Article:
An Ontario worker was electrocuted November 2015 in an accident involving overhead power lines.
The two companies involved have been convicted and fined.
PGC Services of Gormley, Ontario, and K-Line Maintenance & Construction Limited of Stouffville, Ontario, have been fined in relation to a worker electrocution at a construction project site. The companies’ convictions came down February 2018.
From the Ontario.ca website:
- PGC failed as an employer to ensure that no object was brought closer than three meters from an energized overhead electrical conductor, as required by section 188(2) of the Construction Regulation, violating section 25(1)(c) of the Occupational Health and Safety Act (OHSA).
- K-Line failed as a constructor to ensure that a designated signaler was in place to warn the operator each time any part of the vehicle or equipment approached three meters from an energized overhead electrical conductor as required by section 188(8) of the Construction Regulation, violating section 23(1)(a) of the OHSA.
The 24-year-old worker was killed when a boom came in contact with live overhead electrical lines. At the time, the work crew was preparing equipment for an excavation. No one was assigned as a signaler to make sure no part of the truck or equipment came within three meters of the power lines. The worker, on the passenger side of the truck that became energized, was handling an attached metal-lined hose.
“Following guilty pleas, K-Line was fined $160,000 and PGC was fined $125,000 by [the judge]. The court also imposed a 25-per-cent victim fine surcharge as required by the Provincial Offences Act. The surcharge is credited to a special provincial government fund to assist victims of crime.”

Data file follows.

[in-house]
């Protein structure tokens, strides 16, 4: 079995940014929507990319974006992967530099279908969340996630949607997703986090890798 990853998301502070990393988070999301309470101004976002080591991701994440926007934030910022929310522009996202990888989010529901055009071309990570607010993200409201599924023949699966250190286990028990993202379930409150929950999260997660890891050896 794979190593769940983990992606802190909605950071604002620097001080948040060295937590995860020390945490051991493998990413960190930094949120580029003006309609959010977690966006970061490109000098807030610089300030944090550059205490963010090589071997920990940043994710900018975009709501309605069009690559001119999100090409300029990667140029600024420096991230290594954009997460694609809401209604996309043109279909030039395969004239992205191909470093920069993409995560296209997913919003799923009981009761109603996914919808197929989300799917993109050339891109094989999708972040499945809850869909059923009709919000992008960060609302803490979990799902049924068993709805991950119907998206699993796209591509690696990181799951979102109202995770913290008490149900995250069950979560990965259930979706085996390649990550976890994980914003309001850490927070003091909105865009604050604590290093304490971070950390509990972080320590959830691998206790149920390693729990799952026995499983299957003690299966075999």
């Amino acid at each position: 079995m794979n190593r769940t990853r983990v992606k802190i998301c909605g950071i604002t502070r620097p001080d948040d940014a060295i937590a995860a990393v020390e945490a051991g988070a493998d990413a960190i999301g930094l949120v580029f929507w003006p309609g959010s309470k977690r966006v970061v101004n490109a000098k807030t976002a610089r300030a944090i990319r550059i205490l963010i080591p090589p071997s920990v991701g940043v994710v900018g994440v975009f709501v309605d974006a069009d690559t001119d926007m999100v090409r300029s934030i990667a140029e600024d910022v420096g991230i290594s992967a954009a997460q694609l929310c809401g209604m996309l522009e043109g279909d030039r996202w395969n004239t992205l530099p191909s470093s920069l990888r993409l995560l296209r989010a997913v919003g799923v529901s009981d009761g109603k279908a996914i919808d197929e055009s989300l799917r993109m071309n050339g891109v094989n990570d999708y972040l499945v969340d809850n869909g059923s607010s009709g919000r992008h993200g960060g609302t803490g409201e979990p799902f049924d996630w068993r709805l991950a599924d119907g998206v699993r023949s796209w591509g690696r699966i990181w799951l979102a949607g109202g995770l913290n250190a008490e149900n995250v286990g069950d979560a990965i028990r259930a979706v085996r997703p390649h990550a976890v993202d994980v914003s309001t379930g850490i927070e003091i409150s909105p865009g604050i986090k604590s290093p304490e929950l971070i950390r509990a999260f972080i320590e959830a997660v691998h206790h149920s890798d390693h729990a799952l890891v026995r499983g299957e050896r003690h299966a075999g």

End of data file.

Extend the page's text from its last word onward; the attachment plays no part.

What Rules Apply Here in the U.S.?
OSHA Standards on Working Near Overhead Power Lines
1910.333(c)(3)(i) addresses unqualified persons working near overhead lines. If the worker is working in an elevated position around 50kV or below, he or she cannot work any closer than 10 feet. Around voltages 50kV and higher, the distance increases 4 inches for every 10kV above 50kV.
1910.269(p)(4) addresses operations near energized lines or equipment for qualified electrical workers. In part, OSHA states that…
- Mechanical equipment shall be operated so that the minimum approach distances, established by the employer under paragraph (l)(3)(i) of this section, are maintained from exposed energized lines and equipment…
- A designated employee other than the equipment operator shall observe the approach distance to exposed lines and equipment and provide timely warnings before the minimum approach distance…is reached…
- Each employee shall be protected from hazards that could arise from mechanical equipment contact with energized lines or equipment…
Realize that approaching the MAD boundary (minimum approach distance), OSHA requires the workers to take many extra precautions to prevent electrical accidents such as the one mentioned above. We must be extremely cautious when working anywhere near energized overhead conductors.